TIGER Woods has heard quite enough bitterness from his former caddie, Steve Williams. Team Tiger has struck back, vehemently denying the Kiwi’s claims that Woods lied when telling the press he had sacked Williams “face to face”.
Williams made the assertion after the WGC Bridgestone Invitational in Akron, which was won by his new employer, Adam Scott. Not content to take a swipe at Woods on national TV by calling it “the greatest week of my life” - discounting the 13 majors he won with Woods in the process - Williams later dropped a further bombshell to journalists.
At last Tuesday’s press conference, The Independent asked Woods whether he had fired Williams “face to face”. “Yes,” replied Woods, before explaining how he had summoned Williams at the end of last month’s AT&T National and did it “man to man”. “That is incorrect,” said Williams, who also claimed he had been dismissed because he dared to caddie for Scott while Woods was injured. “I was told on the phone we needed to take a break. And in caddie lingo, that means you’re fired. Simple as that.”
That plainly infuriated the Woods camp, with his manager, Mark Steinberg contacting EPSN. “Tiger flew from Florida to Philly to visit AT&T National and also for the express purpose of personally and officially telling Steve that they would no longer be working together,” he said. “Tiger felt strongly about meeting face to face. Any assertions to the contrary are simply false.”
The dispute is sure to rumble on as the circus arrives here for the USPGA Championship. While the crowd at Firestone were chanting Williams’ name as Scott strode out for a four-shot victory over Luke Donald, the general reaction within the game was bemusement that Williams had thrust himself forward to steal the spotlight. After earning more than twice as much as Woods in Ohio (his 10 per cent of the $1.4m [(pounds sterling)855,000] winning cheque, eclipsing Woods’s $58,500 for finishing 37th), the 47-year-old talked of being “a great front-runner” and said: “I have won again.”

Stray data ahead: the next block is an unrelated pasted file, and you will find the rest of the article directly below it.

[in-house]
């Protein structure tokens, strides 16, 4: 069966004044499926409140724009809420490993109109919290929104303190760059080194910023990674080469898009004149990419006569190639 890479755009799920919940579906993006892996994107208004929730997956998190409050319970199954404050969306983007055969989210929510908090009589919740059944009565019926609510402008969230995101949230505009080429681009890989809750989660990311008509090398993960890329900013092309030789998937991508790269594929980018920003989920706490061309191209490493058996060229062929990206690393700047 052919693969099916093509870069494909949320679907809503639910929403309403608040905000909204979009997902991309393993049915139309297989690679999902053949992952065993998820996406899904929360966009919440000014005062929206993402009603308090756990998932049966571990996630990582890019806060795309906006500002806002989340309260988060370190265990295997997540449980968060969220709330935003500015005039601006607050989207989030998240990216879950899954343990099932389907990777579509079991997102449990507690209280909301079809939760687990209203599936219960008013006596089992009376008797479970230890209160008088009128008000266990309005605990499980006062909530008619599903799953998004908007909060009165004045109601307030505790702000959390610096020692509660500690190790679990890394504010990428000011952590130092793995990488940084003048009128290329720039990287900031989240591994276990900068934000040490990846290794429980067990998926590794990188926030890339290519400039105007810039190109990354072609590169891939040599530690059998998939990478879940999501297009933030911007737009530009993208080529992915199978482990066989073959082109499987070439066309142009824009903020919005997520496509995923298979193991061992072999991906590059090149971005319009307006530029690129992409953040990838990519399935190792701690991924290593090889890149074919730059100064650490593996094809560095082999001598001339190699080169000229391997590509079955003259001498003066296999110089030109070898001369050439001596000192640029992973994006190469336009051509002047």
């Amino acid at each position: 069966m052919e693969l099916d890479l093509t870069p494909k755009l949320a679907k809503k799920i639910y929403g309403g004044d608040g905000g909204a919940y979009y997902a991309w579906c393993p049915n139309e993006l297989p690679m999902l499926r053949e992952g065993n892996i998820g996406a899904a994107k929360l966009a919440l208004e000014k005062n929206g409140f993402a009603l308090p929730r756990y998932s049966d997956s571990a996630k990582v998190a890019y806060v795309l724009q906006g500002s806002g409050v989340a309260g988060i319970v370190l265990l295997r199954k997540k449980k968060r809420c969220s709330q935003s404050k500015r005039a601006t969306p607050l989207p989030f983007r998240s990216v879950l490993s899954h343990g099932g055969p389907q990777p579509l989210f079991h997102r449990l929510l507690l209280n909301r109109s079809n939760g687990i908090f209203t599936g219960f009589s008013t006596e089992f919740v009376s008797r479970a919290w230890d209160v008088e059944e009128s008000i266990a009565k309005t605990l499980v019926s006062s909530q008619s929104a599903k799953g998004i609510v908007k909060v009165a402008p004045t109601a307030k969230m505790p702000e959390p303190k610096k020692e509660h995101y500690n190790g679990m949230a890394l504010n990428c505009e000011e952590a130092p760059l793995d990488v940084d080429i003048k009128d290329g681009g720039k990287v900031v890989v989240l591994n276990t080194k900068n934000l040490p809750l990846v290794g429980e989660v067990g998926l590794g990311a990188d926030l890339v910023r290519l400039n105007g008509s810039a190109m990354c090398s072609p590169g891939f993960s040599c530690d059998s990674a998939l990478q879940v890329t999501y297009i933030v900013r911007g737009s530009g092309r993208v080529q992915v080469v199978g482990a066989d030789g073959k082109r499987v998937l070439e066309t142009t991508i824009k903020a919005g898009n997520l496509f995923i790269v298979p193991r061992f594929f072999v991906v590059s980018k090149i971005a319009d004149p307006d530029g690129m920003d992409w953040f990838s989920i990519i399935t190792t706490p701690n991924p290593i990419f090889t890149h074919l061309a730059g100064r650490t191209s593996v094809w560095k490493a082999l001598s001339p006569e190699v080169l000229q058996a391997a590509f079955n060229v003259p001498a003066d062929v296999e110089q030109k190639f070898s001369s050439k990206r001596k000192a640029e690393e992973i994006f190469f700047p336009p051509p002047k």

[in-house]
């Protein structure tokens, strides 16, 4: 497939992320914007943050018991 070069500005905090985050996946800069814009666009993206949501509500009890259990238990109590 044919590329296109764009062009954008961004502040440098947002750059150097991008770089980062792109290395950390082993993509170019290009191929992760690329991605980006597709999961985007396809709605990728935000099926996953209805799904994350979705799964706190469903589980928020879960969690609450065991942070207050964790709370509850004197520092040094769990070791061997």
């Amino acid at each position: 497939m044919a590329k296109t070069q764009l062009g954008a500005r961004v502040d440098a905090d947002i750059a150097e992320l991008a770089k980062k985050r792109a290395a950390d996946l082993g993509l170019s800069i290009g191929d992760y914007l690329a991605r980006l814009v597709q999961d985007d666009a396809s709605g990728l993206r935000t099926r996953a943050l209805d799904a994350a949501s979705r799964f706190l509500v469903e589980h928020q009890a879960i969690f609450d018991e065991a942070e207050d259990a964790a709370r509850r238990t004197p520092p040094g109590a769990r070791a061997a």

Christina Kim, the LPGA pro, was the most fervent objector. “Steve surely doesn’t seem bitter at all,” tweeted Kim. “Greatest week of my life. Good job congratulating Adam, who hit the shots, you knob.” Other caddies were also incredulous, one telling The Independent: “We’re not supposed to be the superstars, are we?” Paul Azinger, the former Ryder Cup captain, accused Williams of “breaking the unwritten rule of caddies not talking to the media”.
Because of that there was to be little anger on behalf of the media. “I guess caddying for Tiger, I’ve probably been a bit unfair to the media sometimes,” he told the scrum of journalists behind the 18th green. “I realise I owe you guys something, so it’s no problem.”
Will it be a problem for Williams? Only if Scott is annoyed. And the Australian is famously laid-back. Woods gives his next press conference tomorrow, but Scott, the freshly minted world No 9, will not be watching. “I’m not involved in it at all,” he said, “and they know that I’m just out here to do my job. They’ll figure that out themselves. They’re both men.”
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